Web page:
The Horror Honeys: "The Innocent Child's Death and My Revenge..."

"The Innocent Child's Death and My Revenge..."

A Revenge Honey Classic Review by Linnie

The Virgin Spring (1960)

I find that with a lot of revenge films, no matter how amazing they are, they are often inspired by something even more exceptional. For example, The Last House on the Left (1972) is one of the most classic rape/revenge horror films ever made. Wes Craven had the courage to make a horrifically brutal horror film that signified the end of the hippie generation and the literal death of innocence. But the fact is, The Last House is heavily adapted from Ingmar Bergman's The Virgin Spring, which in turn is based on a 13th-century Swedish ballad. Without question, The Virgin Spring is a gorgeous piece of film history that encapsulates questions of morality, the trappings of religion, and the nature of true justice versus the desire for revenge.

Blonde = good. Brunette = heathen. Take note.
The Story: Karin is the lovely and spoiled daughter of a very well-off rural Swedish family with ties to the church. When Karin is appointed by her adoring mother and father to deliver candles to the local priest, she is accompanied by the family's jealous and very pregnant maid, Ingeri, on the journey. However, when Ingeri's worship of Norse god Odin leads to an awkward encounter with a man in the woods, Karin continues on the journey alone, and meets three vagrants on the road. When Karin is raped and murdered by two of the men, who then seek shelter with Karin's family, her father and mother are left with the torturous decision of whether to seek revenge as their hearts' desire or forgive their daughter's killers as god commands.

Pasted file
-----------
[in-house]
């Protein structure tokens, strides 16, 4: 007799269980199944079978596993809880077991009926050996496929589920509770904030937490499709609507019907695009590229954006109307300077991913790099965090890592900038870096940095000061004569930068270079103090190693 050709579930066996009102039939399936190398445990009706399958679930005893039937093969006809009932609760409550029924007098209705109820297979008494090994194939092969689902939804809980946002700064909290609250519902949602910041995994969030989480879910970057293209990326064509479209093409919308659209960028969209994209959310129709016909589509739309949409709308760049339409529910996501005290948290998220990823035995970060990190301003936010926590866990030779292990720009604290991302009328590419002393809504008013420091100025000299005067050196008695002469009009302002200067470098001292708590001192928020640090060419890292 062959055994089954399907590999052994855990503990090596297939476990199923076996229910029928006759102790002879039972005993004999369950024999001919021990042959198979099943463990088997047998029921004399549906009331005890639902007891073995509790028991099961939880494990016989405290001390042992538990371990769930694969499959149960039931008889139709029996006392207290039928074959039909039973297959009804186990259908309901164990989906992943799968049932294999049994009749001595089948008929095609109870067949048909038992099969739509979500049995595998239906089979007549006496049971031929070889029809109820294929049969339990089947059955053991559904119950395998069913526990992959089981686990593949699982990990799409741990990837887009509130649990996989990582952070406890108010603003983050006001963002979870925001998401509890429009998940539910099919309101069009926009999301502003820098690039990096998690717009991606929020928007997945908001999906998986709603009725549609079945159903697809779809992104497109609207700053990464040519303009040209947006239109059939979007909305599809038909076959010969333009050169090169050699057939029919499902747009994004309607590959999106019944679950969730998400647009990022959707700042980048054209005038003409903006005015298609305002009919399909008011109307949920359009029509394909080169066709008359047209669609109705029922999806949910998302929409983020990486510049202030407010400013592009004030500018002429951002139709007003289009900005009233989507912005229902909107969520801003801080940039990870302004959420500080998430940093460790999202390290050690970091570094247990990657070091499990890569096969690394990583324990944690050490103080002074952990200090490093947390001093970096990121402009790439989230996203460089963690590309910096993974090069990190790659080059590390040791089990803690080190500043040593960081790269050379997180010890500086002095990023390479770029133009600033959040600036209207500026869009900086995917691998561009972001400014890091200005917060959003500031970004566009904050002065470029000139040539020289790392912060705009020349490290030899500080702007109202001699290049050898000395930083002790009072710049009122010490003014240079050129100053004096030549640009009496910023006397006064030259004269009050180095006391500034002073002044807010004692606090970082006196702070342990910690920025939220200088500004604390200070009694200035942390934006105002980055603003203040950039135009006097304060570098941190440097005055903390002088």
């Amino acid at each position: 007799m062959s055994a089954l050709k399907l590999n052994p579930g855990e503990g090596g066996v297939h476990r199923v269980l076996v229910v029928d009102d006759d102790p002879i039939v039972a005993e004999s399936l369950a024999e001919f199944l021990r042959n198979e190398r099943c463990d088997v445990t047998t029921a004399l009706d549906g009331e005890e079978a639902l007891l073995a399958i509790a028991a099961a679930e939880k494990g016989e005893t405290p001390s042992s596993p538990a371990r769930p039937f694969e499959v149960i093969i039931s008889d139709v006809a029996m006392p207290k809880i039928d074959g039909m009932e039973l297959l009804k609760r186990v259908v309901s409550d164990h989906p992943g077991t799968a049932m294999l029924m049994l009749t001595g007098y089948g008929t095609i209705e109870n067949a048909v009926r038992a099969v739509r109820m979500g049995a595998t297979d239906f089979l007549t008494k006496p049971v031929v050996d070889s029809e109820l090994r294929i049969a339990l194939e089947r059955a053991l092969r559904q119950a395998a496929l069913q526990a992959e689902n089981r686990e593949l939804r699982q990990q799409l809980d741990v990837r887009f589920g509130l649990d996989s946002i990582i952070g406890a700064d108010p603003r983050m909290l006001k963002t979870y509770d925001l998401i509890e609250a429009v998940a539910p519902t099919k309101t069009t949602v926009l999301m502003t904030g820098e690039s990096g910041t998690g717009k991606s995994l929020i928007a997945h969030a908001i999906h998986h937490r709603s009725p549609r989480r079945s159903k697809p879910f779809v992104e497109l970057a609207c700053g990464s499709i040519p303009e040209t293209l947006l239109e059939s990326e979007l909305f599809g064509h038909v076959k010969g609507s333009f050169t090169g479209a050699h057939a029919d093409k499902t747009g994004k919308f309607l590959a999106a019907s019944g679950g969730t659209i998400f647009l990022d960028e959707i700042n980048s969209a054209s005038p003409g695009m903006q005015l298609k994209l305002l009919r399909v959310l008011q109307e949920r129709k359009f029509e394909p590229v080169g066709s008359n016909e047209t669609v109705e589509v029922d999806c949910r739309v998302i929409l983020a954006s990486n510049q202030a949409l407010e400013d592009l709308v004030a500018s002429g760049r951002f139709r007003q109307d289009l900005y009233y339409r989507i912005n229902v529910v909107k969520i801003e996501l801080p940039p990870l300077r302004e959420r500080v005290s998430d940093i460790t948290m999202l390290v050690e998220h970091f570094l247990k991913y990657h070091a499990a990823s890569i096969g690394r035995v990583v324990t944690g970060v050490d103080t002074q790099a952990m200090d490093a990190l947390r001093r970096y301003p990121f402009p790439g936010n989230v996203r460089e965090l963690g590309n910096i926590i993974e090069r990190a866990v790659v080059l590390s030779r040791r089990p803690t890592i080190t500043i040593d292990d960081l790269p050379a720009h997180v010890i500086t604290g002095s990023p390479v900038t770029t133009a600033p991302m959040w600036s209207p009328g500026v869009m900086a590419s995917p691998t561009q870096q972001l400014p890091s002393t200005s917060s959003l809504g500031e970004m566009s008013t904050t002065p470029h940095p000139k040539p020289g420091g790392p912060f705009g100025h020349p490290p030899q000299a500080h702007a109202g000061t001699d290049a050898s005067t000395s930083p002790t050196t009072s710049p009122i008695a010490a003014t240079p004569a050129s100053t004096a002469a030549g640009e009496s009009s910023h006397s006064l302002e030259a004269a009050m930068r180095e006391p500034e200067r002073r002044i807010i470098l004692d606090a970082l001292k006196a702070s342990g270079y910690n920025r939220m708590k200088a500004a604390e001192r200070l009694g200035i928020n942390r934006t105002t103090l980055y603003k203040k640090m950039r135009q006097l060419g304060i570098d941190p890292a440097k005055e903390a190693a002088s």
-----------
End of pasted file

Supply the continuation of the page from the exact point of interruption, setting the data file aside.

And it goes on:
You're a little rich alone in the woods! Why would you stop to chill with
these guys??
Ingmar Bergman is unequivocally one of the masters of the thinking Honey's horror film. Persona, The Seventh Seal, these are some of the most masterful not-quite-horror films ever made. But none is more deeply moving than The Virgin Spring. Regardless of your feelings about religion, there is something lovely about seeing Karin's family, lead by the always amazing Max von Sydow, as they go about their daily lives, still peppering every action with the utmost devotion. Even as they live in the lap of (for the time) luxury, they never cease to be grateful for what they have. However, their reluctance to discipline their daughter is what leads to much of her downfall, as established by Bergman early on.

All the feels. All of them.
Karin is characterized as a girl who always gets what she wants and sees the world as a great big love fest. In Karin's eyes, the world is as pure and as beautiful as she wants it to be, and the fact that she sees no danger in anything is terrifying, whether you are a parent or not. Karin is played with delicate innocence by Birgitta Pettersson, and because of that innocence, there is an undeniable undercurrent of terror to every moment she's on screen. Yet no moment is more horrifying than the scene in which Karin seals her fate by being overly nice to the wrong men. The rape/murder of Karin is one of the most horrifying I've ever seen on screen, because Bergman and cinematographer Sven Nykvist know how to frame each second to deliver the most horror.

I won't reveal any more about The Virgin Spring, because for those that haven't seen it, I believe the last half hour of the film is the most gut-wrenching in film history. But there is no question... If you love revenge cinema, see The Virgin Spring. The Criterion Collection release is absolutely worth owning.

Revenge Honey Rating - 5 feels out of 5. ALL THE FEELS!
Message of The Virgin Spring? Teach your kids about stranger danger.

The Virgin Spring is available on Netflix DVD, Hulu, and DVD